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Watching the edible garden grow

Peas I've been spending a lot of time at the worm's eye view, trying to gauge the progress of my garden's growth. From that lowly perspective, I can tell myself that the plants look big. But I worry that they are too small. On the plus side, they are mostly all still green. So that seems like we're heading in the right direction. I remind myself of that first time parent I once was, who would lurk around my sleeping baby, fearing she was sleeping too long. Should I wake her up? Was she even breathing? At least with these little green sprouts, I can't really wake them, nor hopefully do much damage from hovering so. Things we've planted so far: two tomatoes, some basil, lemon cukes, carrots, lettuce, spinach, peas, green beans. Over in the berry patch we've got strawberries, raspberries and blues. We've been taking out lawn over successive weekends to make room for our edible garden. I've got very mixed feelings about having the front yard give way for garden, but alas, it's where the sun is. It must be. Thank goodness for Michael Pollan and Michelle Obama. At least I feel I am in very good company, even though we don't live nearby. I'm trying to make my front yard garden look visually appealing, but also wondering what the neighbors think...

Oregon-strawberries

My strawberries look glorious. Big leafy green plants that have grown oh-so-much taller than when we first planted them last year! And filled with blossoms. I swear, I start to drool just thinking about this crop. Last year's crop was on the "eh" side of things. My berries did not get big and juicy and red like the ones we picked at u-picks. Oh well. If there's one thing the reading of Michael Pollan's Second Nature taught me, it's that gardening is a journey. Some hits, some misses. Lessons learned along the way. Oh, and that carrots need really soft soil -- not at all what we have here in clay-ey Portland. So the ones we planted are half-longs, and I put in a trench of some really soft soil for my row of carrots. I'm not sure why the strawberries are doing so well: right plant in the right place? in-ground composting? A mystery, but one I'm super happy to live with.

Otherwise, watching the garden grow right now is kind of like watching water boil. It does not seem like much is happening. The peas, which I probably got in fairly late, are slowly making their tendrils climb up the trellis. And my green beans, which I probably put in too early, seem to be getting a bit crispy and golden brown around the edges. Perfect for a cookie. Not so much for a green bean.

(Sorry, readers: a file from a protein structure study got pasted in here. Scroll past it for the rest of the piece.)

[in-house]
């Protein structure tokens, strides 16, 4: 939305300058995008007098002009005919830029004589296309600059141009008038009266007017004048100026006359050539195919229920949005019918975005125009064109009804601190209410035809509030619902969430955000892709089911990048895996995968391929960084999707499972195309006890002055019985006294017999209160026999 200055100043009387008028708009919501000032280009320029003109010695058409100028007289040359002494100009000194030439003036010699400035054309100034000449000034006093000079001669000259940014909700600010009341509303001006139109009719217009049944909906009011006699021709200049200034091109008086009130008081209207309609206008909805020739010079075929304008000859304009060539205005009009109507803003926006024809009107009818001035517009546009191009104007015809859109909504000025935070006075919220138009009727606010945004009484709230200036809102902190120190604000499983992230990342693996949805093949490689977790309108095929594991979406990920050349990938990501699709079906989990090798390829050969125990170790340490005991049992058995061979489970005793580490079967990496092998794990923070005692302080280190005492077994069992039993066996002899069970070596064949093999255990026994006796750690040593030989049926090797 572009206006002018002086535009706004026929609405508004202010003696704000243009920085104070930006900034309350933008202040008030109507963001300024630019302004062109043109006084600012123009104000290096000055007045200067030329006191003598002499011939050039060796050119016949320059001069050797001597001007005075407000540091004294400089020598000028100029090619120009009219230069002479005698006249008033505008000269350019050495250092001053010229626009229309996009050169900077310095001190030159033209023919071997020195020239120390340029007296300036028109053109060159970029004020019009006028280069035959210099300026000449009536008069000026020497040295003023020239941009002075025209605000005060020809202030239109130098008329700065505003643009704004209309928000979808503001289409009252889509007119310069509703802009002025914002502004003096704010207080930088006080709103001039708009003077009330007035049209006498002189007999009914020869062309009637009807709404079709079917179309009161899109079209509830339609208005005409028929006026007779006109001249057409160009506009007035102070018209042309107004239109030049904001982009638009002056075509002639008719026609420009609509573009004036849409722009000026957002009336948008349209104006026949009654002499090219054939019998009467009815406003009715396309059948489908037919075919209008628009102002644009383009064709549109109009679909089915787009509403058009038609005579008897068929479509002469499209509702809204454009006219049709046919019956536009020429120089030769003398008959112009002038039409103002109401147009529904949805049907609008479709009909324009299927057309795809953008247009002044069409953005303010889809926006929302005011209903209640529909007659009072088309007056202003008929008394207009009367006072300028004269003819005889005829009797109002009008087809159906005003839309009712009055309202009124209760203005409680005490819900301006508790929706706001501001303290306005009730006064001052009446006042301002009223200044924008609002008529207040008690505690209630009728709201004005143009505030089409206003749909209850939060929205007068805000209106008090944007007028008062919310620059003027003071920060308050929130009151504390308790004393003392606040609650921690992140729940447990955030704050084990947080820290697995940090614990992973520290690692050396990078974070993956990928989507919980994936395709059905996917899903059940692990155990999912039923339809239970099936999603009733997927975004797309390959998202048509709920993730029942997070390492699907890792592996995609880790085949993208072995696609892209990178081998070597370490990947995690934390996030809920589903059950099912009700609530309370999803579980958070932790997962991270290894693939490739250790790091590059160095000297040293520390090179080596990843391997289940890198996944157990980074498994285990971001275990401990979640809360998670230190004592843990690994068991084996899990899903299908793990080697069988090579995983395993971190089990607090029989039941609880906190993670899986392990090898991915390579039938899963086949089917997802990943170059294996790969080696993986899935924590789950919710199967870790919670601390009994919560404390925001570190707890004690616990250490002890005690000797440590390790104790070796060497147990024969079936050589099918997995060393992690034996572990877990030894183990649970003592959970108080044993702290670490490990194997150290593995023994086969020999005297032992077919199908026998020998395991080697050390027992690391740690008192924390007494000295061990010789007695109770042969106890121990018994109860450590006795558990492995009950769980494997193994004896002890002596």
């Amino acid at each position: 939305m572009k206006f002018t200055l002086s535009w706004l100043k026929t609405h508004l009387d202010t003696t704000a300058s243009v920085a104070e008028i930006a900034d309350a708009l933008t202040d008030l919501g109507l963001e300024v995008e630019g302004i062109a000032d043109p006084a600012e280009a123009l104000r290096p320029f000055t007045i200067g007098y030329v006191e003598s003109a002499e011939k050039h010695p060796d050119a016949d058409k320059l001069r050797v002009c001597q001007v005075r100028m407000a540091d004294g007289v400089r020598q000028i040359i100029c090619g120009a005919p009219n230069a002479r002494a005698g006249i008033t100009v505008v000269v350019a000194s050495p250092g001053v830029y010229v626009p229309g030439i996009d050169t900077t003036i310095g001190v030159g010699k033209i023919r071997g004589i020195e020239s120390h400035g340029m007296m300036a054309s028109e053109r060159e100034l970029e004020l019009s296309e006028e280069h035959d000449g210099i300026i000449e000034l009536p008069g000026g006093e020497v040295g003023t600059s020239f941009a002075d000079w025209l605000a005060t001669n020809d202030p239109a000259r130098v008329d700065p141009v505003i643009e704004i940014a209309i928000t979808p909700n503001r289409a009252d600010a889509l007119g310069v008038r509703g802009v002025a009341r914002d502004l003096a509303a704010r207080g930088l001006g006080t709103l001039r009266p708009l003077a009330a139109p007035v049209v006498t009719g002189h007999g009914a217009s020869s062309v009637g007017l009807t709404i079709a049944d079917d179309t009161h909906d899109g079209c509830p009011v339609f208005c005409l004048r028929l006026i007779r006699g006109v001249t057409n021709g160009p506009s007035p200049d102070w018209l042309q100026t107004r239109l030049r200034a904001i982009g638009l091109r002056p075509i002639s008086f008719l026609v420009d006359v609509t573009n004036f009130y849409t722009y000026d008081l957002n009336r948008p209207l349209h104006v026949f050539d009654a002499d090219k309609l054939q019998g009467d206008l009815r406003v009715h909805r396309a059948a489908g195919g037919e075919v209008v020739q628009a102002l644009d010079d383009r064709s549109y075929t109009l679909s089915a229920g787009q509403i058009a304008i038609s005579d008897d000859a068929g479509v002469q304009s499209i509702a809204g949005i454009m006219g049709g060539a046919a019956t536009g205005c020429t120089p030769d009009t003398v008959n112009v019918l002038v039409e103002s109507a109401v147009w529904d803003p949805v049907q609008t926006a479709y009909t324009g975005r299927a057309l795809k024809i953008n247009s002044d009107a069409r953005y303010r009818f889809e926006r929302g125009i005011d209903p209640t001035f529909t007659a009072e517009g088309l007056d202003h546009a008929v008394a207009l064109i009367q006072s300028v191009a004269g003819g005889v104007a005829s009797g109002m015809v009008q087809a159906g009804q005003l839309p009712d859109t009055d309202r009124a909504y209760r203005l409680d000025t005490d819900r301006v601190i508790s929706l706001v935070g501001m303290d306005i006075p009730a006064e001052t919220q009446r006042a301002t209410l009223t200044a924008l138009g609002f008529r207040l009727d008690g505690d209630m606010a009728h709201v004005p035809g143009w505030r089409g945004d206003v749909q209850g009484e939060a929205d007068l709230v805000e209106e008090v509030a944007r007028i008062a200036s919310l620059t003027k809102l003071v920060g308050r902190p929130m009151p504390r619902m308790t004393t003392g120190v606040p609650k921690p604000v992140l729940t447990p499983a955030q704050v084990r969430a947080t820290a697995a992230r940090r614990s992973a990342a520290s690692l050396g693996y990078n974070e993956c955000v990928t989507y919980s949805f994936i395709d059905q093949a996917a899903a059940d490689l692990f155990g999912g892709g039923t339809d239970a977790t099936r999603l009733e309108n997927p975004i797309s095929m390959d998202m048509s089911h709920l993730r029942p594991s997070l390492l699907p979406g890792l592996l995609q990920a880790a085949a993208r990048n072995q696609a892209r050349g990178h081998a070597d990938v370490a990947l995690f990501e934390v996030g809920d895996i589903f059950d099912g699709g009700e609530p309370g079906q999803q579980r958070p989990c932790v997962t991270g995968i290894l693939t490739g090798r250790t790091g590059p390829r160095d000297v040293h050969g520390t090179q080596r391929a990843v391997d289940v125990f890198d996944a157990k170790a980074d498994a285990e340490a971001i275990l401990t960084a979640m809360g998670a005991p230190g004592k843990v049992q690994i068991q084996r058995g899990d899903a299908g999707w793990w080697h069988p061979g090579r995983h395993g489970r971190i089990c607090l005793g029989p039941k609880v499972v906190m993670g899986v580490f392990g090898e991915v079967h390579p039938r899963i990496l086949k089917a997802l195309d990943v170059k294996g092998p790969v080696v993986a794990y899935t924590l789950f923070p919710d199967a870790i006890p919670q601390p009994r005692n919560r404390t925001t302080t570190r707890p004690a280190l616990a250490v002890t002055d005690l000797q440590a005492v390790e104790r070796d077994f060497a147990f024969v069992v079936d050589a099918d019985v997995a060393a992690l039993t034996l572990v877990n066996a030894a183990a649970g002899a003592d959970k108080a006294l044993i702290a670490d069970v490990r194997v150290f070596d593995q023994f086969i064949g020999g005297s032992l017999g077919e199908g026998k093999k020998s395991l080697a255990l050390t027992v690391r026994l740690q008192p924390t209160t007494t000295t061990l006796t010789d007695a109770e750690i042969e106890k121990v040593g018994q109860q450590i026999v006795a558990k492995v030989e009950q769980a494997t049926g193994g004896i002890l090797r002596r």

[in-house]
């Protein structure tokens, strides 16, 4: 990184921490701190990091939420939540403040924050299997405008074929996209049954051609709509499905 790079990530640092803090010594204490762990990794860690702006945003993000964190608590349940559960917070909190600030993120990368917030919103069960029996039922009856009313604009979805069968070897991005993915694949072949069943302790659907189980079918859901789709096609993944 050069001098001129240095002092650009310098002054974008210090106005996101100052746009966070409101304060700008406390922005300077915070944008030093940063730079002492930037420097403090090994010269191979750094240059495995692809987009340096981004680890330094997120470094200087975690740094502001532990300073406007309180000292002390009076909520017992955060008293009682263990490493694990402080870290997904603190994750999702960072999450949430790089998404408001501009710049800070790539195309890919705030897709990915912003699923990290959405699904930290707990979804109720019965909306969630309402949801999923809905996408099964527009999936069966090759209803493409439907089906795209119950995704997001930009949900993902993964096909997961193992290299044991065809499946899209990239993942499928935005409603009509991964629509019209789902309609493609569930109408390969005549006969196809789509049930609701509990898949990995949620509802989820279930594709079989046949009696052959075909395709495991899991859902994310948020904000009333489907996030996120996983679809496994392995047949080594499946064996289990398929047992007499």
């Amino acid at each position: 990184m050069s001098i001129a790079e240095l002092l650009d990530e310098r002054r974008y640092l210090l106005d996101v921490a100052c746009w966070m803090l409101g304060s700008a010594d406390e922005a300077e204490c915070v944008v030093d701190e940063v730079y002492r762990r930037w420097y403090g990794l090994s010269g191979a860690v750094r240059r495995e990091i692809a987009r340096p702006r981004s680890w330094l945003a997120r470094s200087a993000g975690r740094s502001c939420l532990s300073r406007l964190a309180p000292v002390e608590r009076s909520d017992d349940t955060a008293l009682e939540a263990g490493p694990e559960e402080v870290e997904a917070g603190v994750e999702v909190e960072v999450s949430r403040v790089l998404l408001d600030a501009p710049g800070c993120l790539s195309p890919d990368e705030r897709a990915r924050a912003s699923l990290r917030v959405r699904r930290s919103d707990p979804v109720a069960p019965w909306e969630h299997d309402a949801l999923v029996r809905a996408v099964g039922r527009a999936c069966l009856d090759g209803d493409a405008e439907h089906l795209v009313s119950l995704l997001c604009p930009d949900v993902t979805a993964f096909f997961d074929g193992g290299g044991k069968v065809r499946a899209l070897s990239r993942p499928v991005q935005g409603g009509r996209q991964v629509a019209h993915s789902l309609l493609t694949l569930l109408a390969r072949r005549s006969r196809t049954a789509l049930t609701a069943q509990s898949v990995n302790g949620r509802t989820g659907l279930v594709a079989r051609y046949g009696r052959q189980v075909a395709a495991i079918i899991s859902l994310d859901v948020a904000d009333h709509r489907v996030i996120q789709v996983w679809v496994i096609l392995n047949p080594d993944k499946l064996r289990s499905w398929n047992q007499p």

The coffee grounds seem to be doing their job, as the slugs have not mowed down any of the tender leafy greens. I'm also wondering if an entire ant colony has turned into java junkies, because they are all over our little garden patch, back and forth all day long. The chickens have been around a few times, but so far have not done any damage to our plants. They've left some little presents, er, fertilizer bombs, which I think is totally coo. Of course the kids just love to announce the poops: "Look, pumpkin pooped!' What is the fascination with bowel movements?

The kids helped plant the seeds, and have kept our little seedlings watered. We used our sunny front 'play room' for the first time as a green house, which worked smashingly well. The kids watered to their hearts' content, and most of our seedlings have done great. Except for when impulse control failed them and they plucked the leaves off some. Oh well. We also keep a big bucket under our front hose faucet, as it always drips, and they keep dipping in their little watering cans and have a ball keeping the plants and their feet watered. 

Without really planning to, I became the recipient of some bare roots purple passion asparagus. My husband was all gung-ho on it. Me, sort of passive-aggressive via leaving it in a bucket of composty-water for about a week before planting. A 25-year perennial scares the crap out of me. How can I get married, sign a 30-year mortgage, and have two kids -- but be afraid of the commitment required from a vegetable?

OK. Sorry for the long garden update. One last thing. For the past several years, we and two other neighbors have shared a big truckload of mulch. We went with the same vendor every year. This year we rocked the boat. We and the chicken neighbors felt it was important to be pesticide free, which the other vendor couldn't guarantee. So our two families went with Nature's Needs (note: their website is not responding as I post this). Our other neighbor went with the old vendor. Not sure the whole deal was as economical as in the past. But my oh my, it sure looks like some beautiful black mulch, or 'living compost' as they call it!!

I remember reading somewhere that the small amount of investment one makes in potting soil, seeds or starter plants can reap hundreds (maybe thousands?!?) of pounds of produce. I've never really tried to measure, but I just might this year. Given the crap state of the economy, it'd be rewarding to have some kind of positive kind of return on investment... Have you ever measured the results of your garden's produce? My older daughter thinks we should have a little farm stand at the end of the driveway. Now that's some refreshing, childlike optimism for you. I'm not ready to go that far. We'll just see how it goes... How does your garden grow?

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